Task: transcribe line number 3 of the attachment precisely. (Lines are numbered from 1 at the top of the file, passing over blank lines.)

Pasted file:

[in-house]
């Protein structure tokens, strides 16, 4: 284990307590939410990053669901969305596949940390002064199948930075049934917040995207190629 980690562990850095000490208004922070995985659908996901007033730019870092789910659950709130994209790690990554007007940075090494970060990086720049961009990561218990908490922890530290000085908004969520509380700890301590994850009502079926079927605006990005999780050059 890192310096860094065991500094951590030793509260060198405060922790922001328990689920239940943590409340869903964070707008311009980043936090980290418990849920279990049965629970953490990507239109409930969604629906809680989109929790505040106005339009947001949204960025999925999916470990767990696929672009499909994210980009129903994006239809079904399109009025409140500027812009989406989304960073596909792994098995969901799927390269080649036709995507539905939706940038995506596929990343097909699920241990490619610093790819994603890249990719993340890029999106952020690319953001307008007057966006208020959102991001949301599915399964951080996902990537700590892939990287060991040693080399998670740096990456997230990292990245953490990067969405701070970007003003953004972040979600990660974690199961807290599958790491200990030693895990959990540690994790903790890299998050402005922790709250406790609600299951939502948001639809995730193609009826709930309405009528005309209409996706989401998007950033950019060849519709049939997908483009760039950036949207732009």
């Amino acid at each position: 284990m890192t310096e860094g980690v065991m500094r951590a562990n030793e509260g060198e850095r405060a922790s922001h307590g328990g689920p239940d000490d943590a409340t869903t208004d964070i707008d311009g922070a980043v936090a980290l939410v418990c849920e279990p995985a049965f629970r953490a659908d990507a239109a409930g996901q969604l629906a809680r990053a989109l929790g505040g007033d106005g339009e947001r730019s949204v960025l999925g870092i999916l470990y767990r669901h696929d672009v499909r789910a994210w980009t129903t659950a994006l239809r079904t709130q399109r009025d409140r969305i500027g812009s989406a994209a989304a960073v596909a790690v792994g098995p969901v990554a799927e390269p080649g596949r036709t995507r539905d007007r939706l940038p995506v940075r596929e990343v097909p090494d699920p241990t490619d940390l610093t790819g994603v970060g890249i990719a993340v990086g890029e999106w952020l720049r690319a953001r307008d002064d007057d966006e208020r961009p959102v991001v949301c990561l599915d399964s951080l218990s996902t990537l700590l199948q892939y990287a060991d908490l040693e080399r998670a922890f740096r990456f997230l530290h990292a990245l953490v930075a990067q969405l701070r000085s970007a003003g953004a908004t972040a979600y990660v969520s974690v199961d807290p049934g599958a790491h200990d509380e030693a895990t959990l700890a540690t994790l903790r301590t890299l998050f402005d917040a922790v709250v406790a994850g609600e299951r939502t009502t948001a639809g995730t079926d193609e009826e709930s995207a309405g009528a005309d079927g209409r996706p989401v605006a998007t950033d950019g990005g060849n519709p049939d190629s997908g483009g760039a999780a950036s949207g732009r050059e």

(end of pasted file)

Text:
């Amino acid at each position: 284990m890192t310096e860094g980690v065991m500094r951590a562990n030793e509260g060198e850095r405060a922790s922001h307590g328990g689920p239940d000490d943590a409340t869903t208004d964070i707008d311009g922070a980043v936090a980290l939410v418990c849920e279990p995985a049965f629970r953490a659908d990507a239109a409930g996901q969604l629906a809680r990053a989109l929790g505040g007033d106005g339009e947001r730019s949204v960025l999925g870092i999916l470990y767990r669901h696929d672009v499909r789910a994210w980009t129903t659950a994006l239809r079904t709130q399109r009025d409140r969305i500027g812009s989406a994209a989304a960073v596909a790690v792994g098995p969901v990554a799927e390269p080649g596949r036709t995507r539905d007007r939706l940038p995506v940075r596929e990343v097909p090494d699920p241990t490619d940390l610093t790819g994603v970060g890249i990719a993340v990086g890029e999106w952020l720049r690319a953001r307008d002064d007057d966006e208020r961009p959102v991001v949301c990561l599915d399964s951080l218990s996902t990537l700590l199948q892939y990287a060991d908490l040693e080399r998670a922890f740096r990456f997230l530290h990292a990245l953490v930075a990067q969405l701070r000085s970007a003003g953004a908004t972040a979600y990660v969520s974690v199961d807290p049934g599958a790491h200990d509380e030693a895990t959990l700890a540690t994790l903790r301590t890299l998050f402005d917040a922790v709250v406790a994850g609600e299951r939502t009502t948001a639809g995730t079926d193609e009826e709930s995207a309405g009528a005309d079927g209409r996706p989401v605006a998007t950033d950019g990005g060849n519709p049939d190629s997908g483009g760039a999780a950036s949207g732009r050059e």